The 30 Under 30: Nicholas Licitra

Great to catch up with 2021 Significant Insights Global 30 Under 30 honouree, Nicholas Licitra, who works at Behaviorally and is an Insights Manager, and he helps brands make better and smarter marketing decisions by defining and diagnosing behaviors that drive shopper growth.

Hi Nicholas, take us through your industry journey so far? How did you arrive at this point?

Soon after graduation, I started working at a small boutique market research company that focused on online community research. It was a great way to get my feet wet in real life business problems and solutions. This was just the spark that ignited my passion for insights.

After learning the ropes on data management and earning a Young Market Researcher award in my time there, I had a colleague recommend Behaviorally (formerly PRS) as a clear next step in my professional career. It was here that I rose in the ranks with over 3 promotions within a 4-year span.

What I particularly love about my role, I have a front seat to all the areas of the business and in-depth understanding of the vast innovative methodologies. I take pride in the solutions and recommendations delivered to our clients. I always strive to find better ways to improve our daily practices and finding efficiencies in the project flow. I consider myself a go-getter and a forward thinker, knowing tomorrow holds a new challenge. It was after hearing about the contest that I decided to nominate myself. But much to my surprise, over five leadership team members had been working together secretly behind the scenes to nominate me!

So, what’s so inspiring about our industry?

Human behavior is a head scratching spectacle. We think we know what we want but rarely know what our subconscious is doing on its own. Many of us have heard the statistic that one person makes over 35,000 decisions in a day. It could be as simple as finding dinner after a long day in the office. Our rational thought would be to shop for some healthy options and cook at home to save some money. But instead, our subconscious picks up the phone and we’re ordering food via an app that feeds a family of six when there are only two of you to be delivered right to your door! It is these types of internal struggles as a consumer and shopper that I find absolutely fascinating.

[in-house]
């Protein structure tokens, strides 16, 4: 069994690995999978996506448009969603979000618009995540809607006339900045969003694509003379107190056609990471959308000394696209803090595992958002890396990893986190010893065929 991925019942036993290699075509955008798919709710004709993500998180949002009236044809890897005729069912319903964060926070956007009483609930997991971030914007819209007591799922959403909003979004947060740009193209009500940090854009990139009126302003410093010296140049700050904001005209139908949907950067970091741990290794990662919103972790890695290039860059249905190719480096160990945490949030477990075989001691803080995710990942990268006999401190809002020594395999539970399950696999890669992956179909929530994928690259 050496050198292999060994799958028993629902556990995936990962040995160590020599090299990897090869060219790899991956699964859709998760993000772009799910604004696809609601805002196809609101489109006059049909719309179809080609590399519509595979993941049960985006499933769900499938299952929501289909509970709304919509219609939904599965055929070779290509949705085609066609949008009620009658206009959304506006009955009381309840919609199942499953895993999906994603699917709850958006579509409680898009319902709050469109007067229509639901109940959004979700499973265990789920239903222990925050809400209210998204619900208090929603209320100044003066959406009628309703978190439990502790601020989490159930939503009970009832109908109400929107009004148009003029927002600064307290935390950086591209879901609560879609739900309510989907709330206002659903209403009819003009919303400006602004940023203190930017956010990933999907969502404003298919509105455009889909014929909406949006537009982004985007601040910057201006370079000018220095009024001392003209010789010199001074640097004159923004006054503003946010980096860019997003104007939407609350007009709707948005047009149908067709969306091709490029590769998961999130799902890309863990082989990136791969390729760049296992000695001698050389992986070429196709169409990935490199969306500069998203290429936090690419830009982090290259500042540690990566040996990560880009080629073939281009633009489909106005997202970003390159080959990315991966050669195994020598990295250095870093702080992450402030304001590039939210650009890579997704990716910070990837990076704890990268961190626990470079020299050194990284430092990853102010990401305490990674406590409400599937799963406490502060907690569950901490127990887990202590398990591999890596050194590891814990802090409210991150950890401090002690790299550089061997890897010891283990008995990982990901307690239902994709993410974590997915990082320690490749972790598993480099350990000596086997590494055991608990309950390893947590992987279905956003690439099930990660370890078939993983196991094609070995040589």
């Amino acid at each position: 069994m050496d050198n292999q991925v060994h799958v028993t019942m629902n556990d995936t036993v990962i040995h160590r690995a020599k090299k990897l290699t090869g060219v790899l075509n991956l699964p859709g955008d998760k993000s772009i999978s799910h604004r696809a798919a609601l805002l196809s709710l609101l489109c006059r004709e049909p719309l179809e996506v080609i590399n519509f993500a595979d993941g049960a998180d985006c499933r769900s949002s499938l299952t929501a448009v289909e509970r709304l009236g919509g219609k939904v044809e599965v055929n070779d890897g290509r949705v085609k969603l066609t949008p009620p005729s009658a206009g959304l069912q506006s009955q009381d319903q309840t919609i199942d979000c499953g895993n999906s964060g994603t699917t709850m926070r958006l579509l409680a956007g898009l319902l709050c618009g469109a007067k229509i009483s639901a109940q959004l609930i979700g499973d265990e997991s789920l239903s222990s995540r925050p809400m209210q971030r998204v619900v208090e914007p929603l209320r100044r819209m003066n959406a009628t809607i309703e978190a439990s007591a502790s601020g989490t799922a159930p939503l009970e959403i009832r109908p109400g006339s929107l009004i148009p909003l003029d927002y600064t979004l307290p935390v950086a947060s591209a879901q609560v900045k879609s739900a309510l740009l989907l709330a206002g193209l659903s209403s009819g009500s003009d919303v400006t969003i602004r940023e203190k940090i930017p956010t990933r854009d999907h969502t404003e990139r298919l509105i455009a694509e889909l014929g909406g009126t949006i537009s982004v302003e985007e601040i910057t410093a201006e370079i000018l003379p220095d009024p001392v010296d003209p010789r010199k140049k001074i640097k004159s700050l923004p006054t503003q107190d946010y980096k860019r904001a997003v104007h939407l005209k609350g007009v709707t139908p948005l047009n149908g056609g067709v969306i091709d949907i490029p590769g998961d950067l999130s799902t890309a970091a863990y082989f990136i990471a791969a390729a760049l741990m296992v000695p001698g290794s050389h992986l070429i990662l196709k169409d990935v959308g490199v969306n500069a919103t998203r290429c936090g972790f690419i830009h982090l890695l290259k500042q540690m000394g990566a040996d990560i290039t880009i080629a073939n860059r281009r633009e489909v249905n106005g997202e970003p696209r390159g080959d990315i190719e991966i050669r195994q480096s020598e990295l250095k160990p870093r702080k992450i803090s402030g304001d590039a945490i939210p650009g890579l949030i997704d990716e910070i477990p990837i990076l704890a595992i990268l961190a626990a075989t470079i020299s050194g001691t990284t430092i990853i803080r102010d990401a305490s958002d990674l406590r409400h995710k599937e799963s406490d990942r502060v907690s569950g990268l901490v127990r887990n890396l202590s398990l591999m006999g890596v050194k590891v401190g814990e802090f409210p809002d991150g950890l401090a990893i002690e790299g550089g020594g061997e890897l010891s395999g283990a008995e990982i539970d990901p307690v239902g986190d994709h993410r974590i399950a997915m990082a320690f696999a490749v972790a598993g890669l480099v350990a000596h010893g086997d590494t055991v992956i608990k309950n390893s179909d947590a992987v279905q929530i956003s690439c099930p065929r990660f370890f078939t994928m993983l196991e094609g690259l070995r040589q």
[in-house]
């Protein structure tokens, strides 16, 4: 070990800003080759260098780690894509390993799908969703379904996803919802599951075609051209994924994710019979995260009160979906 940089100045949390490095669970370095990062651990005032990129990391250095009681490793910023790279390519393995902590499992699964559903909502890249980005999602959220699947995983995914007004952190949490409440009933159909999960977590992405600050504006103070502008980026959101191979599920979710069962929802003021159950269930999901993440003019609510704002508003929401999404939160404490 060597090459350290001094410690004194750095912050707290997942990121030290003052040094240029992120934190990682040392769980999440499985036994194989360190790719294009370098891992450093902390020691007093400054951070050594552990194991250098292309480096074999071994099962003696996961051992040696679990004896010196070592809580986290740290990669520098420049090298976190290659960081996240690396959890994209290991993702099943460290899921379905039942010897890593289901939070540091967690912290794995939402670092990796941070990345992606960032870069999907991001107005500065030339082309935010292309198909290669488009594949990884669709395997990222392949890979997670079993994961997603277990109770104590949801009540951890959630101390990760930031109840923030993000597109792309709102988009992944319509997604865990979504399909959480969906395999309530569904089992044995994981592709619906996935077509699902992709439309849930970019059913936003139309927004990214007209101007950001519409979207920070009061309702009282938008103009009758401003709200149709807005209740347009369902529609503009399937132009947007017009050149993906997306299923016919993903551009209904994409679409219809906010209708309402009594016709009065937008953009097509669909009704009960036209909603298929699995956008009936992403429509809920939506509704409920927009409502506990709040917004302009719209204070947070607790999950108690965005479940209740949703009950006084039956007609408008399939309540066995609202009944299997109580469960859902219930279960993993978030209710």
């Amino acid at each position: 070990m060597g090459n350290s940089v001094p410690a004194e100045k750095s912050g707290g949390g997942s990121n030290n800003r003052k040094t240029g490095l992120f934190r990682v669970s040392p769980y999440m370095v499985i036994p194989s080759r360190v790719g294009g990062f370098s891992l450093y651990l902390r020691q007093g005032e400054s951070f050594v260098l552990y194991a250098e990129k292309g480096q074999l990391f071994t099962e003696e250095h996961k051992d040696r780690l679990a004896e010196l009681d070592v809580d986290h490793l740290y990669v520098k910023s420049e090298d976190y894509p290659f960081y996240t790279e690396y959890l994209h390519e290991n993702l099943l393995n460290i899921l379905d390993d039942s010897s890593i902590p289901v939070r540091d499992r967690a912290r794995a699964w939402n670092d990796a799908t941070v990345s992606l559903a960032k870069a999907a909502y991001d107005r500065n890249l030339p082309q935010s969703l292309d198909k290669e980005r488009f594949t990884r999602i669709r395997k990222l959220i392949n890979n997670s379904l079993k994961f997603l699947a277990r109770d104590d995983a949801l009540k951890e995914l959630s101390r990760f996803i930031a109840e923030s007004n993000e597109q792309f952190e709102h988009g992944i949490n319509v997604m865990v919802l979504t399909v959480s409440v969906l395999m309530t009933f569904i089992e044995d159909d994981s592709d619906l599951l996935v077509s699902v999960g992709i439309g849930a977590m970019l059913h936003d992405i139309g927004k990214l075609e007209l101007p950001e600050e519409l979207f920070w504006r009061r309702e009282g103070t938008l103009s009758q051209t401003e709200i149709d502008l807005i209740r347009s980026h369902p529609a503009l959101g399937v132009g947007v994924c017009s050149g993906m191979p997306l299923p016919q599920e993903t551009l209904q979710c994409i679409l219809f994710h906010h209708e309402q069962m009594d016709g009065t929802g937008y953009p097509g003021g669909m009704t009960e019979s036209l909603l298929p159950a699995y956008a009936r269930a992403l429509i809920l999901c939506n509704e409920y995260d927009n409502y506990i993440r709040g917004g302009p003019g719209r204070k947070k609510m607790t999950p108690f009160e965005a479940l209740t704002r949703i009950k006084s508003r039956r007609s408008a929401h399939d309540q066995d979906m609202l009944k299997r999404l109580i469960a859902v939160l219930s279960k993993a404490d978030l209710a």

The difference between what we think we know and what we actually know is the reason I get out of bed every day! I love helping our clients understand how consumers behave the way they do and see our clients succeed.

What message do you have for anyone considering a career in our industry?

It is not just about data and it is not just about moderating. There is a fine line between storytelling and behavioral science that shapes our field. Everyone I have met in the field come from different backgrounds whether it is Business, Marketing, or Humanities, all these fields come together to work towards a common goal. Our CEO, Alex Hunt, comes from a Pre-Law background!

I would highly suggest taking courses in Psychology in the same way I would suggest a lesson in Behavioral Science for anyone curious about our industry. There is so much more than what the numbers and findings report back to us and stringing along a constant stream of experience and report writing solves for a greater curiosity for the ‘why’s’ in our lives.

How do very junior researchers stand out?

We speak a lot about Visibility in our business practices. Being ‘seen on shelf’ is such a crucial part of trial at shelf. In this way, young researchers need that Standout appeal. Excel in the skills that you are most familiar with.

If it is public speaking, sign up for a webinar as a guest speaker to weigh in with your point of view. If writing is your strong point, become a frequent contributor to your company’s blog and written newsletters. Do not be afraid to raise your hand, ask the questions, and always be networking. There is an outlet for almost any shining star and applying yourself in one direction and finding the right context is the very first step to being ‘seen’.